# Array of Strings in C

Last updated on July 27, 2020

## What is an Array of Strings? #

A string is a 1-D array of characters, so an array of strings is a 2-D array of characters. Just like we can create a 2-D array of int, float etc; we can also create a 2-D array of character or array of strings. Here is how we can declare a 2-D array of characters.

 1 2 3 4 5 char ch_arr = { {'s', 'p', 'i', 'k', 'e', '\0'}, {'t', 'o', 'm','\0'}, {'j', 'e', 'r', 'r', 'y','\0'} }; 

It is important to end each 1-D array by the null character, otherwise, it will be just an array of characters. We can't use them as strings.

Declaring an array of strings this way is rather tedious, that's why C provides an alternative syntax to achieve the same thing. This above initialization is equivalent to:

 1 2 3 4 5 char ch_arr = { "spike", "tom", "jerry" }; 

The first subscript of the array i.e 3 denotes the number of strings in the array and the second subscript denotes the maximum length of the string. Recall the that in C, each character occupies 1 byte of data, so when the compiler sees the above statement it allocates 30 bytes (3*10) of memory.

We already know that the name of an array is a pointer to the 0th element of the array. Can you guess the type of ch_arr?

The ch_arr is a pointer to an array of 10 characters or int(*).

Therefore, if ch_arr points to address 1000 then ch_arr + 1 will point to address 1010.

From this, we can conclude that:

ch_arr + 0 points to the 0th string or 0th 1-D array.
ch_arr + 1 points to the 1st string or 1st 1-D array.
ch_arr + 2 points to the 2nd string or 2nd 1-D array.

In general, ch_arr + i points to the ith string or ith 1-D array. We know that when we dereference a pointer to an array, we get the base address of the array. So, on dereferencing ch_arr + i we get the base address of the 0th 1-D array.

From this we can conclude that:

*(ch_arr + 0) + 0 points to the 0th character of 0th 1-D array (i.e s)
*(ch_arr + 0) + 1 points to the 1st character of 0th 1-D array (i.e p)
*(ch_arr + 1) + 2 points to the 2nd character of 1st 1-D array (i.e m)

In general, we can say that: *(ch_arr + i) + j points to the jth character of ith 1-D array.

Note that the base type of *(ch_arr + i) + j is a pointer to char or (char*), while the base type of ch_arr + i is array of 10 characters or int(*).

To get the element at jth position of ith 1-D array just dereference the whole expression*(ch_arr + i) + j.

*(*(ch_arr + i) + j)


We have learned in chapter Pointers and 2-D arrays that in a 2-D array the pointer notation is equivalent to subscript notation. So the above expression can be written as follows:

ch_arr[i][j]


The following program demonstrates how to print an array of strings.

  1 2 3 4 5 6 7 8 9 10 11 12 13 14 15 16 17 18 19 20 21 22 #include int main() { int i; char ch_arr = { "spike", "tom", "jerry" }; printf("1st way \n\n"); for(i = 0; i < 3; i++) { printf("string = %s \t address = %u\n", ch_arr + i, ch_arr + i); } // signal to operating system program ran fine return 0; } 

Expected Output:

 1 2 3 string = spike address = 2686736 string = tom address = 2686746 string = jerry address = 2686756 

## Some invalid operation on an Array of string #

 1 2 3 4 5 char ch_arr = { {'s', 'p', 'i', 'k', 'e', '\0'}, {'t', 'o', 'm','\0'}, {'j', 'e', 'r', 'r', 'y','\0'} }; 

It allocates 30 bytes of memory. The compiler will do the same thing even if we don't initialize the elements of the array at the time of declaration.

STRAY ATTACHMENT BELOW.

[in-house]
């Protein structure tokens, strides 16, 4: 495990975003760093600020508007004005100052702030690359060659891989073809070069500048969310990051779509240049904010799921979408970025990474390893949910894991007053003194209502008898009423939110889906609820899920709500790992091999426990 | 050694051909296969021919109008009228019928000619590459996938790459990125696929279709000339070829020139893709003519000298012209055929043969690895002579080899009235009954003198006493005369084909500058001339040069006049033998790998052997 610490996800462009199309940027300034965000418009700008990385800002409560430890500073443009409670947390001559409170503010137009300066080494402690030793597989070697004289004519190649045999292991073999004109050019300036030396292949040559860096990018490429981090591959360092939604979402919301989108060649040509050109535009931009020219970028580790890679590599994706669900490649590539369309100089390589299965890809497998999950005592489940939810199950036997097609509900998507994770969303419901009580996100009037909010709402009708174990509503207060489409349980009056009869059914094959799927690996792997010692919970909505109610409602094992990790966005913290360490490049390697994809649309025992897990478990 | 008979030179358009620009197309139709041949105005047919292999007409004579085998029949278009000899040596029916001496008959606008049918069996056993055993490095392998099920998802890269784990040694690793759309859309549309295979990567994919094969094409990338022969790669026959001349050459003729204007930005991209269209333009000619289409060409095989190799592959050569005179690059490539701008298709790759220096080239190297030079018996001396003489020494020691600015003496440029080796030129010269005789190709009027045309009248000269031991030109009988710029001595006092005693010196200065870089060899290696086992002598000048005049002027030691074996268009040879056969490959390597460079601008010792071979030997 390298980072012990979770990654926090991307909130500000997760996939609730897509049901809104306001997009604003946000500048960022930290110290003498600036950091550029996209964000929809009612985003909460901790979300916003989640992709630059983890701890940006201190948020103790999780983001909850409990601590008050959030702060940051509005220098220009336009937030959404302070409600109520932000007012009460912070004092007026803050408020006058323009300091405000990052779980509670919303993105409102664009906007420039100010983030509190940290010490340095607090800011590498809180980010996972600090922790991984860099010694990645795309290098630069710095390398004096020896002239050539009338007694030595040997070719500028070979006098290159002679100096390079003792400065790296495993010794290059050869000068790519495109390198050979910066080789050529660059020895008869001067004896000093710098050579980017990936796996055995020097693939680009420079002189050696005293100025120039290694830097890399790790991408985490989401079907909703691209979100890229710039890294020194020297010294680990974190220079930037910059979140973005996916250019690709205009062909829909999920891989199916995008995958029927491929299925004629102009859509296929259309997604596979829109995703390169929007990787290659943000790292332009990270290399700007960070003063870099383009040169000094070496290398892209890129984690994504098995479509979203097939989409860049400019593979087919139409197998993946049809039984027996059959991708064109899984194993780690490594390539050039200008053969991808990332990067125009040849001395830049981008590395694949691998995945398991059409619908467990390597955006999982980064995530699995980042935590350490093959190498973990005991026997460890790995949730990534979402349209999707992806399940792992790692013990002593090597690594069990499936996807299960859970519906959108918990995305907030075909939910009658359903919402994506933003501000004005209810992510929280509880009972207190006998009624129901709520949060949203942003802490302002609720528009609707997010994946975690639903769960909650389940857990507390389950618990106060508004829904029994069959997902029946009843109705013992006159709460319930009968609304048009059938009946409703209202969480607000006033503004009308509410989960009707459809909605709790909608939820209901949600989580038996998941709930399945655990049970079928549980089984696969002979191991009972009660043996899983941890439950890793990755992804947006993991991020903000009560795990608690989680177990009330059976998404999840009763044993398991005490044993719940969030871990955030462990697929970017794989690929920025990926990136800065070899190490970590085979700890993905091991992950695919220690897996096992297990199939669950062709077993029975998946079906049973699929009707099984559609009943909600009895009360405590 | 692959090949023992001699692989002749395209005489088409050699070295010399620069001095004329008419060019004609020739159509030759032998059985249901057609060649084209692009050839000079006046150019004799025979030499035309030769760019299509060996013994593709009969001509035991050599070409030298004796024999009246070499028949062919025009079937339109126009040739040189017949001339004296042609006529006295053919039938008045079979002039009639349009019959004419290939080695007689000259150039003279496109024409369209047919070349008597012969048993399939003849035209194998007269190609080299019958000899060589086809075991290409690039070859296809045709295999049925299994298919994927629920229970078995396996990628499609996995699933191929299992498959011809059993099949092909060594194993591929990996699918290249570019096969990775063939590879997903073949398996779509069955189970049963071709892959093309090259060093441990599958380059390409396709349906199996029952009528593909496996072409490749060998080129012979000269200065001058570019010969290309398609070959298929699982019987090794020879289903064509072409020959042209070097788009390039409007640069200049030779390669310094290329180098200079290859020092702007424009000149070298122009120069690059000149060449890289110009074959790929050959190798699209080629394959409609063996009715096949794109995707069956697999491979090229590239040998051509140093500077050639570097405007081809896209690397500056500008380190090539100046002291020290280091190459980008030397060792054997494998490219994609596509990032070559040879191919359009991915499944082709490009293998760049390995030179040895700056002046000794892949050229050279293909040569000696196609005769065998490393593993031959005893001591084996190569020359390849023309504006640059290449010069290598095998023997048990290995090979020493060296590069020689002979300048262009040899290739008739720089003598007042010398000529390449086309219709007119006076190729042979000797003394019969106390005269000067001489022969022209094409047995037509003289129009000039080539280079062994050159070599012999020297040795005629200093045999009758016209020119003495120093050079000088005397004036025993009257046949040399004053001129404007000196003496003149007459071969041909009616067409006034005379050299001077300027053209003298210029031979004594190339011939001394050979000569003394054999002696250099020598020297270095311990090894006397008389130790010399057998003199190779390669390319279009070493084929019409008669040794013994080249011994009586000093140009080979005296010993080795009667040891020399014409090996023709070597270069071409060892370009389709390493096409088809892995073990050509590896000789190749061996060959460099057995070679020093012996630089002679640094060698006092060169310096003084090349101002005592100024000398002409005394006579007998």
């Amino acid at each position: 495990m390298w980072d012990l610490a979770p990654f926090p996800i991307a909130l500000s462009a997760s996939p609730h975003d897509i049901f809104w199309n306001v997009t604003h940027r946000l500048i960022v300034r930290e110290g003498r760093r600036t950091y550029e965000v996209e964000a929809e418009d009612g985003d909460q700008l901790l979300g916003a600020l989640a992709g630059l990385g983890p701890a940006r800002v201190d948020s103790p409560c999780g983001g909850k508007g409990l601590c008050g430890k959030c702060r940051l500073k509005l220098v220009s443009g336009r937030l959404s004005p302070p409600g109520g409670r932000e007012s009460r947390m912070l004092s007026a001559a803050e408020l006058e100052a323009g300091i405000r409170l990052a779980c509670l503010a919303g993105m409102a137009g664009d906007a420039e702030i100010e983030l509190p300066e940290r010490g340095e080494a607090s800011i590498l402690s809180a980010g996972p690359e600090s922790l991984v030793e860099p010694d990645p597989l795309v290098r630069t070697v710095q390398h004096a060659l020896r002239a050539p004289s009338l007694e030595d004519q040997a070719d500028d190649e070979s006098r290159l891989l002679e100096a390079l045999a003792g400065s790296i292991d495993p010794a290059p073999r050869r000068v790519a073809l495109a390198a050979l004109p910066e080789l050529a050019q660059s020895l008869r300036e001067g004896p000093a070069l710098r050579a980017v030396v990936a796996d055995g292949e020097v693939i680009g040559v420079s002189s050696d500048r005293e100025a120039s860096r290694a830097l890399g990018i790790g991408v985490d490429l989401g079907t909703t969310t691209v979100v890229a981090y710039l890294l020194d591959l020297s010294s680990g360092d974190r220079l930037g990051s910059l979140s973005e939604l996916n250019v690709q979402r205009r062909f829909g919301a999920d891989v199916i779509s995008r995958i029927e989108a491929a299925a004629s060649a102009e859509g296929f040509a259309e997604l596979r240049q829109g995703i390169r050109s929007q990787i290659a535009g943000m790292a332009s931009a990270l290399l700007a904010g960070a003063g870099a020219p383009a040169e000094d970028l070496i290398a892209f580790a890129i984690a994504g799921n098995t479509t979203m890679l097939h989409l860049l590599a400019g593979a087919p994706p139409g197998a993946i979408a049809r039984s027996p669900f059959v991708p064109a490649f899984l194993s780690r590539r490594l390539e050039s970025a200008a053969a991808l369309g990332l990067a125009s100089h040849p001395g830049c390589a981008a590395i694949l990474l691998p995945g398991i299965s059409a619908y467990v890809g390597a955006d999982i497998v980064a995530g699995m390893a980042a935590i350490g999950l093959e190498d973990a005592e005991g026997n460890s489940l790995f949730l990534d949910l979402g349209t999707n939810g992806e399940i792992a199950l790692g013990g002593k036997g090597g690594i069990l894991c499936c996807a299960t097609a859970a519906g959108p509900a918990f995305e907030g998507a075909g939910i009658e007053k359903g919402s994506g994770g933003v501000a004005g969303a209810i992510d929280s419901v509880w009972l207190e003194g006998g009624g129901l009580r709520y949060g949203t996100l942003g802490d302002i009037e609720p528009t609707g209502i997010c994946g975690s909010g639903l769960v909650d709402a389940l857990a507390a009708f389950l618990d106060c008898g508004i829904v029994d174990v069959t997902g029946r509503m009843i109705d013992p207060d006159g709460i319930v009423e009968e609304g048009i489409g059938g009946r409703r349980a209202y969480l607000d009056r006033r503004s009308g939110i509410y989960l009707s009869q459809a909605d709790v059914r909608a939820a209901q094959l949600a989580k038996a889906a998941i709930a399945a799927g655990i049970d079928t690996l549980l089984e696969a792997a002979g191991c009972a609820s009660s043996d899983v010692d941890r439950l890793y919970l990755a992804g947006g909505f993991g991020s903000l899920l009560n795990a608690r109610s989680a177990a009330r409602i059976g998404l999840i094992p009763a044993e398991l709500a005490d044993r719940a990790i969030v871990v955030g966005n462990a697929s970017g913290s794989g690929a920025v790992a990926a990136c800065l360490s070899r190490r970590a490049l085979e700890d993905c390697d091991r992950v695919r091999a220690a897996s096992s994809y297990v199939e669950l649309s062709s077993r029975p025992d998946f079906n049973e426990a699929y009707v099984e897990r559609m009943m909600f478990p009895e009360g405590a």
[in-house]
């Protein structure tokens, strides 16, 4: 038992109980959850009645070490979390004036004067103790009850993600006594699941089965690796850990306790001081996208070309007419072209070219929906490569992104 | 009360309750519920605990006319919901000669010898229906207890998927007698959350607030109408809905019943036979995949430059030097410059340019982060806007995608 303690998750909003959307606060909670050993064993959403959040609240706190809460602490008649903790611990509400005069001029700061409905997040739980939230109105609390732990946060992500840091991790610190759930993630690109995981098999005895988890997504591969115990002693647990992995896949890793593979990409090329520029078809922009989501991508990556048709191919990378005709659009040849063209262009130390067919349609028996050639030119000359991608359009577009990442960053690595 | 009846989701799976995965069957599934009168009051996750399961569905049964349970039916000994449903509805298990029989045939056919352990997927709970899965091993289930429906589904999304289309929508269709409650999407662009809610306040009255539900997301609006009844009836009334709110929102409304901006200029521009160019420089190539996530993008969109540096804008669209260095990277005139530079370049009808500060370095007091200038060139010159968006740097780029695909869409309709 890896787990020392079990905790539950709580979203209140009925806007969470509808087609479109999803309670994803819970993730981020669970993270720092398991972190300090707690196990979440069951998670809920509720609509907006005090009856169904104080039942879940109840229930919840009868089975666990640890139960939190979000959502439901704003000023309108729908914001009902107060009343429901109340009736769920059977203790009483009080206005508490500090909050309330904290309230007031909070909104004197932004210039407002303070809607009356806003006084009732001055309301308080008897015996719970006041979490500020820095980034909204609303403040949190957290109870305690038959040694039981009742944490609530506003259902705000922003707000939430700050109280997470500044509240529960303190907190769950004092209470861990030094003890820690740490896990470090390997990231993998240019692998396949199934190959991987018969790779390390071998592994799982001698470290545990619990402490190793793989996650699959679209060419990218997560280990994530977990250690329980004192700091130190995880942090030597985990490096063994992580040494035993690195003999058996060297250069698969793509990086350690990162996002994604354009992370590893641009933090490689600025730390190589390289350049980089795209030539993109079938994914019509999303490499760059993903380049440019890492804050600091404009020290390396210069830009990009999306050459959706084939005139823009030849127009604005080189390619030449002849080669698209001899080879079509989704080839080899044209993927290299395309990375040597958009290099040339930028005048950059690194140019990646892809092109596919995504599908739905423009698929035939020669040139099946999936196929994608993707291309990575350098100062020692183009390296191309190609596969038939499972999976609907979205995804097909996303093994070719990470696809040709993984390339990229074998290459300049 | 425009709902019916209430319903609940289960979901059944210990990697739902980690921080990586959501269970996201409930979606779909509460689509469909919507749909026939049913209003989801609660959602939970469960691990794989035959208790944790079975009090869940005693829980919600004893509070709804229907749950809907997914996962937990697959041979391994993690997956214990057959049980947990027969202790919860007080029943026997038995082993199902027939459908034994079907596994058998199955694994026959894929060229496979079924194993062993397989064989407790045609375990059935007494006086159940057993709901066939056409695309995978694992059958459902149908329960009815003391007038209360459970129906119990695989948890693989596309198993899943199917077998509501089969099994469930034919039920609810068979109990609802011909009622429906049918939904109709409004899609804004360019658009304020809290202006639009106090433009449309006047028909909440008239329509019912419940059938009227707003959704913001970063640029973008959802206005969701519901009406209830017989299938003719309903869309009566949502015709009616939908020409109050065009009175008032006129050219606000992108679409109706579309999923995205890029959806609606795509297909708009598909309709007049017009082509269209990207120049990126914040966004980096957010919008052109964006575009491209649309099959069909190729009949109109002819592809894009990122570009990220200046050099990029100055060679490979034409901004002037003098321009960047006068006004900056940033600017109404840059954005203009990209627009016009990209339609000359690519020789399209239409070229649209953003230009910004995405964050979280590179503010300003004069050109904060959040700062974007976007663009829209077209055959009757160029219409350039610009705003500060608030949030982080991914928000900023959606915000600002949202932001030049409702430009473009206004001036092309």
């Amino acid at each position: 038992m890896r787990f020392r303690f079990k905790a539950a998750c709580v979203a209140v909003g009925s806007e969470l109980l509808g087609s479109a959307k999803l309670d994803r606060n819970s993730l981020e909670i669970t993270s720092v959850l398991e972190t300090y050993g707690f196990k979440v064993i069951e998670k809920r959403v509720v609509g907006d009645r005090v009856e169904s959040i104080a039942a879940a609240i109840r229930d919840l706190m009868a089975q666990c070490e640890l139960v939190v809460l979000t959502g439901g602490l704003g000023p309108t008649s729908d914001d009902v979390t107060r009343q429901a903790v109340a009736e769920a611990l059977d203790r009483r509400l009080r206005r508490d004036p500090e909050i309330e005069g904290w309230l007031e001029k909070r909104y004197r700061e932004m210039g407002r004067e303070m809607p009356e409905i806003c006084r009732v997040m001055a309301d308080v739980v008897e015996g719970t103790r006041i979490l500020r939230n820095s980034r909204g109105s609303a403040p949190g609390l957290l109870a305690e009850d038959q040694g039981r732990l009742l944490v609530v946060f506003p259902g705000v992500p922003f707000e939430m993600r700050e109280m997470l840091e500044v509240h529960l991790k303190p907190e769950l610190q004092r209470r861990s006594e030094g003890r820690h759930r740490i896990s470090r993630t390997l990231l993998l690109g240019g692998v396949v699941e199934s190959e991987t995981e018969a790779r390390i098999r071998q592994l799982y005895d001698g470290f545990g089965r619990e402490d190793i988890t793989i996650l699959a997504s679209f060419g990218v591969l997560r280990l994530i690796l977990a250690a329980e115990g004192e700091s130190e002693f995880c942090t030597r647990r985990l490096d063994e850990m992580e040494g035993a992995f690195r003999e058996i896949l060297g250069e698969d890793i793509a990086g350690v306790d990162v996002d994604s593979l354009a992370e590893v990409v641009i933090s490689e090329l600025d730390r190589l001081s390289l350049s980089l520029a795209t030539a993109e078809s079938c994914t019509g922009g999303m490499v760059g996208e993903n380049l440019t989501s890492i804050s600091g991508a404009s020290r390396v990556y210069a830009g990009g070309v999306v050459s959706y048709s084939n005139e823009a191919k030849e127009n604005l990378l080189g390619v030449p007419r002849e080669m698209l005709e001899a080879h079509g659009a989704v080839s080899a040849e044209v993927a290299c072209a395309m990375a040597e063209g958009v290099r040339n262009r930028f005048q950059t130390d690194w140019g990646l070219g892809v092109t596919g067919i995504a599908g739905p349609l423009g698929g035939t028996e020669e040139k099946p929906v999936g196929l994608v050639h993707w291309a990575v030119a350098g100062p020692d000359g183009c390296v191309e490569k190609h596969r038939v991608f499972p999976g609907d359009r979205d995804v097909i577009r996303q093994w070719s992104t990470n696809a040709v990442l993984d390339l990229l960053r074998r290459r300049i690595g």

We already know that the name of an array is a constant pointer so the following operations are invalid.

 1 2 ch_arr = "tyke"; // invalid ch_arr = "dragon"; // invalid 

Here we are trying to assign a string literal (a pointer) to a constant pointer which is obviously not possible.

To assign a new string to ch_arr use the following methods.

 1 2 strcpy(ch_arr, "type"); // valid scanf(ch_arr, "type"); // valid 

Let's conclude this chapter by creating another simple program.

This program asks the user to enter a username. If the username entered is one of the names in the master list then the user is allowed to calculate the factorial of a number. Otherwise, an error message is displayed.

  1 2 3 4 5 6 7 8 9 10 11 12 13 14 15 16 17 18 19 20 21 22 23 24 25 26 27 28 29 30 31 32 33 34 35 36 37 38 39 40 41 42 43 44 45 46 47 48 49 50 51 52 53 54 55 56 57 #include #include int factorial(int ); int main() { int i, found = 0, n; char master_list = { "admin", "tom", "bob", "tim", "jim" }, name; printf("Enter username: "); gets(name); for(i = 0; i < 5; i++) { if(strcmp(name, master_list[i]) == 0 ) { found = 1; break; } } if(found==1) { printf("\nWelcome %s !\n", name); printf("\nEnter a number to calculate the factorial: "); scanf("%d", &n); printf("Factorial of %d is %d", n, factorial(n)); } else { printf("Error: You are not allowed to run this program.", name); } // signal to operating system program ran fine return 0; } int factorial(int n) { if(n == 0) { return 1; } else { return n * factorial(n-1); } } 

Expected Output: 1st run:

 1 2 3 4 5 6 Enter username: admin Welcome admin ! Enter a number to calculate the factorial: 4 Factorial of 4 is 24 

2nd run:

 1 2 Enter username: jack Error: You are not allowed to run this program. 

How it works:

The program asks the user to enter a name. After the name is entered it compares the entered name with the names in the master_list array using strcmp() function. If match is found then strcmp() returns 0 and the if condition strcmp(name, master_list[i]) == 0 condition becomes true. The variable found is assigned a value of 1, which means that the user is allowed to access the program. The program asks the user to enter a number and displays the factorial of a number.

If the name entered is not one of the names in the master_list array then the program exits by displaying an error message.